Preterm labour patient regularly visits clinic for BP monitoring, etc. Patient on bed rest (at home), except for weekly visit to module. Nurse assists patient out of wheel chair into bathroom, assists with urine sample collection, and onto exam table. Nurse administers injection of terbutaline and educates patient regarding oral terbutaline.
The supportive-educative role indicates that the client is participating in most of their self-care, and the nurse’s role is simply to monitor and regulate the client’s self-care.
Newly diagnosed diabetic patient received diabetic care teaching while in hospital. Now, patient visits module and reports highly variable BS/chemstrip readings. Nurse suspects patient may be performing procedure incorrectly. Nurse assesses that patient has been cutting some of his chemstrips in half to save money. Nurse instructs patient that cutting strips exposes chemicals and inaccurate readings may result. Additionally, nurse assesses that patient's wife (who does family cooking) did not receive any nutritional education while patient was hospitalized. Nurse begins nutritional counseling and provides wife with referral to nutritional services department.
Nursing is the art of caring, nurturing and healing. Nursing goes beyond simply caring for illness, disease or ailment it is caring for the person. Part of the person is caring enough to aid them return to a state of optimal health and wellness in mind, body and spirit. These are believe to be the basic aspects essential to a fundament nursing philosophy.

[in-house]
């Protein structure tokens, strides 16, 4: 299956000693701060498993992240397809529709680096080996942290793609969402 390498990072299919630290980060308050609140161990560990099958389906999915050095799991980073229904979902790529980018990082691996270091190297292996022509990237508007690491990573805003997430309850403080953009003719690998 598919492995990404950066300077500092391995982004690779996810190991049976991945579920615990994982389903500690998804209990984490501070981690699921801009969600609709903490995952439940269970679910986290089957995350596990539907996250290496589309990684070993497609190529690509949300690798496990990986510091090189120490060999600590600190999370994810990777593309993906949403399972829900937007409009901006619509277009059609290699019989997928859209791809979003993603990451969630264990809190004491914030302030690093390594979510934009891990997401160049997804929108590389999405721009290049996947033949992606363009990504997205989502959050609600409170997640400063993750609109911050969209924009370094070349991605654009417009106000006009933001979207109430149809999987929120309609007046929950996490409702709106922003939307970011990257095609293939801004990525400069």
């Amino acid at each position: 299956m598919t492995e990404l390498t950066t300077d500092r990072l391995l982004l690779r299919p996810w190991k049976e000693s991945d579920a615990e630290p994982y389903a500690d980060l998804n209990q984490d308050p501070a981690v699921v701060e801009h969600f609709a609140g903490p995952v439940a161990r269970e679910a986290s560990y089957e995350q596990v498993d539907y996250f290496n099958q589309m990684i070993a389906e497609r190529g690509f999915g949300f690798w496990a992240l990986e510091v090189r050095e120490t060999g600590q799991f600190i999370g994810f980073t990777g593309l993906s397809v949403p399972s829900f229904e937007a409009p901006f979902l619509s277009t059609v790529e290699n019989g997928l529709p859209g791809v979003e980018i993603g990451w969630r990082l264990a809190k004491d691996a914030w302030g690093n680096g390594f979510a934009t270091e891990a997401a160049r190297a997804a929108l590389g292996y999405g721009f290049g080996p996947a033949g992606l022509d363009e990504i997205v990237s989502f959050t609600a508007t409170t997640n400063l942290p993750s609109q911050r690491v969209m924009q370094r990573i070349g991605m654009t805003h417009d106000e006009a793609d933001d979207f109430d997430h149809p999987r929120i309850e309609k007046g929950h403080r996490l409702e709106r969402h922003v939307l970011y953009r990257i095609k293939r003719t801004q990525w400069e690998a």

Nursing is being able to intervene when the person is unable to care for themselves and teach them methods to help them move beyond their inability. This can include offering information, teaching and tools necessary for their well being.
It is believed that Orem’s theory portrays the idea that nursing is the ability to care for another, especially when they are unable to care for themselves. This corresponds to our philosophy of caring for person with the goal of achieving optimal level of health and wellness.
Orem, D.E. (1991). Nursing: Concepts of practice (4 th ed.). St. Louis, MO: Mosby-Year Book Inc.
Taylor, S.G. (2006). Dorthea E. Orem: Self-care deficit theory of nursing. In A.M.
Tomey, A. & Alligood, M. (2002). Significance of theory for nursing as a discipline and profession. Nursing Theorists and their work. Mosby, St. Louis, Missouri, United States of America.
Whelan, E. G. (1984). Analysis and application of dorothea orem’s self-care practuce model. Retrieved October 31, 2006 from http://www.ncbi.nlm.nih.gov/entrez/query.fcgi?cmd=Retrieve&db=Pubmed&list_uids=6094754&dopt=Abstract